Studio to provide film, TV assets to Web giant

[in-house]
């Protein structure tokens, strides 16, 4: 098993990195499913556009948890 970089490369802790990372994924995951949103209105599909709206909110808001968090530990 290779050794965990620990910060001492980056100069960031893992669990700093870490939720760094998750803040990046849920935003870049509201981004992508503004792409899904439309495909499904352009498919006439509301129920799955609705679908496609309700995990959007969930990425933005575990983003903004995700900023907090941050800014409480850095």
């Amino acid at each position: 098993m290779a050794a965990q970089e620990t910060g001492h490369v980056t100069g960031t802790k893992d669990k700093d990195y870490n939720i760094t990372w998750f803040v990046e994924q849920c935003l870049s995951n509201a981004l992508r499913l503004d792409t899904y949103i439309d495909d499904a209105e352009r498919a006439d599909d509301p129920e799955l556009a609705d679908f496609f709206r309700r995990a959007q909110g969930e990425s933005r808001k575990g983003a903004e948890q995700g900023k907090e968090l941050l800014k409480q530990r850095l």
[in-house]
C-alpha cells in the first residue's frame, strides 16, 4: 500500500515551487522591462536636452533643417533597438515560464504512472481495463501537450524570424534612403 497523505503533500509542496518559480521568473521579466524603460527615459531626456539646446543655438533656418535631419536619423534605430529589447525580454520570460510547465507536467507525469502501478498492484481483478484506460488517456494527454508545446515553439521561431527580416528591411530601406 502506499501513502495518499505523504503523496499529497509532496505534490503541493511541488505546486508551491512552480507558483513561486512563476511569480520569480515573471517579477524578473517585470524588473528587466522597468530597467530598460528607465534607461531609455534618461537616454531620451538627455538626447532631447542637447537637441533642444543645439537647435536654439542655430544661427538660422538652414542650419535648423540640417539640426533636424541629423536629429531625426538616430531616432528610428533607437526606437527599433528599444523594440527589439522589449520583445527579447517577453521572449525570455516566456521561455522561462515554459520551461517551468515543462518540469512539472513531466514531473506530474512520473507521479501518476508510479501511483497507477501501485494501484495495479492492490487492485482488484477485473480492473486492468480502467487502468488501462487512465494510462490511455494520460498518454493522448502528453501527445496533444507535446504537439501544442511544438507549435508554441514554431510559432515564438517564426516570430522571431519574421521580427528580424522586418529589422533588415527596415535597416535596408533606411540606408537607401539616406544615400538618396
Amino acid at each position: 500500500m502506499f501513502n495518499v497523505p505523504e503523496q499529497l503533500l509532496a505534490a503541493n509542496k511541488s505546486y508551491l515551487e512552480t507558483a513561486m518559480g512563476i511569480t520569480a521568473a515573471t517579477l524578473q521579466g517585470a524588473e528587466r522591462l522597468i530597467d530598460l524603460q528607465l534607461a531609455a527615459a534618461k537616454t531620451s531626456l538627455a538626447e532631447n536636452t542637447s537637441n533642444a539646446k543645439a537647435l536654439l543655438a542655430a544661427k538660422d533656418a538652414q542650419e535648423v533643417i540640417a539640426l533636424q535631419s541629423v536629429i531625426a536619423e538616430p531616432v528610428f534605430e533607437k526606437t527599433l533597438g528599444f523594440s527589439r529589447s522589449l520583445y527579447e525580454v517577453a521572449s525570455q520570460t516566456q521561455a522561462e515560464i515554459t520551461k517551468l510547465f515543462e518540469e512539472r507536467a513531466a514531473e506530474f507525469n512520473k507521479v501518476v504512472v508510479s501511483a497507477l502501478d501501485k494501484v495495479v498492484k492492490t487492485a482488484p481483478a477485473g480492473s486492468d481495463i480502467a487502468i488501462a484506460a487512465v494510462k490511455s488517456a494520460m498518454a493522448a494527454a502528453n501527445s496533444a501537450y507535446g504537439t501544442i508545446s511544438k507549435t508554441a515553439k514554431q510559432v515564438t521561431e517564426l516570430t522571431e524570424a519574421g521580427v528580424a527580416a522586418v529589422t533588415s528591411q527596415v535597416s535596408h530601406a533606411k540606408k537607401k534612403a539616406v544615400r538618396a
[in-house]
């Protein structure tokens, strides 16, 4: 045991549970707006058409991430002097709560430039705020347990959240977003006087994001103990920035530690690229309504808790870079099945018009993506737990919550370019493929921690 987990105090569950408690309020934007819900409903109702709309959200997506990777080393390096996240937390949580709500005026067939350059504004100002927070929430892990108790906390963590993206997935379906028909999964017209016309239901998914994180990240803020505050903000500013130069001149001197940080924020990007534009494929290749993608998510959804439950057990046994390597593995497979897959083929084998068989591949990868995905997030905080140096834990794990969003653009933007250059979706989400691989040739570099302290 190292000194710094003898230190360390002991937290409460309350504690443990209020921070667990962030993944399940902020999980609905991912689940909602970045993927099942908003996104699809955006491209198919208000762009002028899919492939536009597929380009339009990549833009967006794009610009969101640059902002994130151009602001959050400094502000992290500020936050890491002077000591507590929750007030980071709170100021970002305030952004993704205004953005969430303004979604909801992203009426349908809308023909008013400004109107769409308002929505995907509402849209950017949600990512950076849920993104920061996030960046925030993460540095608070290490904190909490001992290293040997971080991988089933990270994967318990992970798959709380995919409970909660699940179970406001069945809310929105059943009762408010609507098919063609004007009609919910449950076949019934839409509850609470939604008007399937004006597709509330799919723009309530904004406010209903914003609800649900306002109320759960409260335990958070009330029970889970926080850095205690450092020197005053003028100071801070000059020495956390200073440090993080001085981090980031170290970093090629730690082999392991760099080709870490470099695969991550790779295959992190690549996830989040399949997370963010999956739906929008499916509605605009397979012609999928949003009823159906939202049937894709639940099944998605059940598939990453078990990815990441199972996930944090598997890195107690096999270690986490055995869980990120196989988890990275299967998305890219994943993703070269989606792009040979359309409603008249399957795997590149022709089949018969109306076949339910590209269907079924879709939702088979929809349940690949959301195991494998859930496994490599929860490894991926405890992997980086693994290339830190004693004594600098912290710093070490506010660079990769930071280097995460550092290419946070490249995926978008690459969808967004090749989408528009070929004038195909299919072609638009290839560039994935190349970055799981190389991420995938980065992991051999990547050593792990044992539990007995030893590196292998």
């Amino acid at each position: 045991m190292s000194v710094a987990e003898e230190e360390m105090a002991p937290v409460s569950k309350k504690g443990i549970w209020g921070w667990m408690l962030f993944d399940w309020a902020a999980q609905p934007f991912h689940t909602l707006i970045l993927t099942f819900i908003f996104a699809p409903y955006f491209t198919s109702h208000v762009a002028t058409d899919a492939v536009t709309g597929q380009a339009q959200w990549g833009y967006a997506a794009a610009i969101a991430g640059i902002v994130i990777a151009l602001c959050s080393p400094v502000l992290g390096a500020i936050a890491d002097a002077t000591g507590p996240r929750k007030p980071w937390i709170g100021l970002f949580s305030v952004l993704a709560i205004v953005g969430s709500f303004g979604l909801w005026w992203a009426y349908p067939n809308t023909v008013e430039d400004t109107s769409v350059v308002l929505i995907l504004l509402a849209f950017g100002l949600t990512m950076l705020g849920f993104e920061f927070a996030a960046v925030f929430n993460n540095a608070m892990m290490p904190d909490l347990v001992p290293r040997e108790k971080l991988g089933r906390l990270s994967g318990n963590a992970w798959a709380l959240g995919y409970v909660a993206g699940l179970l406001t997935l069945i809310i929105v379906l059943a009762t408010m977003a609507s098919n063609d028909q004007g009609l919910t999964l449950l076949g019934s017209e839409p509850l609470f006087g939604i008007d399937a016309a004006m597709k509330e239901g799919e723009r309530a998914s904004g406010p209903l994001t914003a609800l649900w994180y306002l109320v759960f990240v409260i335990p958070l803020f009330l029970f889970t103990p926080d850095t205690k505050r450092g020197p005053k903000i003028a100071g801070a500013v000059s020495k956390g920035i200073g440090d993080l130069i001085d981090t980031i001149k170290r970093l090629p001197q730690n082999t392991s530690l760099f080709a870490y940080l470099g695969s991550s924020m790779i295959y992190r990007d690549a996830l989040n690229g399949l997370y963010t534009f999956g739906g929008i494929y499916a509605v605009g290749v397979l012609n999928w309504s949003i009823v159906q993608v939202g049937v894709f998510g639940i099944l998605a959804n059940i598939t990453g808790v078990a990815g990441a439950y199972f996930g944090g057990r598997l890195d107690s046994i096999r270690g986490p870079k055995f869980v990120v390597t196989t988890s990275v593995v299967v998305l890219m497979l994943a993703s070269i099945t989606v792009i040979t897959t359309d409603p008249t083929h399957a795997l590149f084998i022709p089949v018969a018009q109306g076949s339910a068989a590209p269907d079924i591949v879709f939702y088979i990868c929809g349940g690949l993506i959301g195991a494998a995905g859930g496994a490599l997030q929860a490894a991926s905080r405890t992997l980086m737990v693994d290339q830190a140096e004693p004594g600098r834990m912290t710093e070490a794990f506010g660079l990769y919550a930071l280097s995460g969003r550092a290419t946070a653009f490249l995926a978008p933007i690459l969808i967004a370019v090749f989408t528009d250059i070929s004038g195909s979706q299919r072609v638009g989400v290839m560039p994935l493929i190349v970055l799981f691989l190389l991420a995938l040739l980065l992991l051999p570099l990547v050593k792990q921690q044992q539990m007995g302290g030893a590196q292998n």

If you can’t beat ‘em, join ‘em. Rather than fight its fans, Lionsgate has made a deal with YouTube aimed at satisfying — and monetizing — the people who post clips of its films, like “Dirty Dancing,” which receive millions of views.The studio will make excerpts from several hundred of its film and TV productions available on a branded YouTube channel that will allow users to share, embed, upload and mash up the clips. Jordan Hoffner, YouTube’s head of premium content partnerships, said his company is in talks to strike similar arrangements with other studios. Pact follows other clip deals, but is noteworthy for its user flexibility at a time when Viacom is embroiled in a $1 billion copyright infringement suit with YouTube parent Google. Google chairman-CEO Eric Schmidt broke the Lionsgate news Wednesday morning at the Beverly Hills Hotel while participating in a Q&A with Ad Age Digital editor Abbey Klaassen as part of Ad Age’s Madison + Vine conference. YouTube and Lionsgate will share advertising revenue from the channel, which will likely be launched before Labor Day. The number of clips on the channel, Schmidt said, is “up to the content owner. (But) it’s in their best interest (to have) more.” The deal also could highlight the contentious issue of what digital residuals might be owed to actors and other profit participants. “Revenue generated with any piece of Lionsgate content is recorded and documented,” said Curt Marvis, Lionsgate’s president of digital media. “Splits are still to be determined, but there will be a trail of knowledge. I think that’s still being discussed (with guilds).” The deal has similarities to one struck between YouTube and CBS nearly two years ago, just before Google announced its acquisition of YouTube. A few months ago, Hulu, the joint venture of News Corp. and NBC Universal, loosened its restrictions on YouTube file-sharing, allowing short clips with embedded Hulu ads to stream on a branded YouTube channel. However, the Lionsgate partnership calls for a heretofore unseen spirit of generosity in its user permissions. “(The partnership) grew out of discussions about claiming — the process of getting content off YouTube,” Marvis said. “But if there’s an audience for our content, it was like, ‘Wait a minute. Let’s not put our heads in the sands here. Let’s give them what they want and get revenue from it.'” Marvis added: “We’re trying to be as progressive as we can be as opposed to shutting them down. That didn’t seem to work very well for the music industry.” Lionsgate vice chairman Michael Burns said the channel would also include links that give users the opportunity to purchase the full-length movie or TV show. “YouTube gets 300 million uniques,” he said. “It’s a great place to get people watching content. It’ll be a good driver of sales.” Marvis added that Lionsgate also planned to use its YouTube relationship to remove content. “If we see clips from ‘Saw 5′ and it’s still in its theatrical window, we’ll see that it’s pulled down,” he said. Latest pact is part of a major YouTube push to beef up its showbiz offerings. YouTube recently created a section of its site called the Screening Room dedicated to streaming shorts by indie filmmakers, while Google recently inked a partnership with “Family Guy” creator Seth MacFarlane to create 50 webisodes. However, Schmidt emphasized he doesn’t see Google being part of the content-creation business. “There’s a line,” he said. “We should not be in businesses we don’t understand.” Rather, he said, it was “better to invent a whole new industry,” as Bill Paley did with the creation of CBS as the first major broadcasting network. “There are such people today,” he said. “We just have to find them.” (Diane Garrett contributed to this report.)
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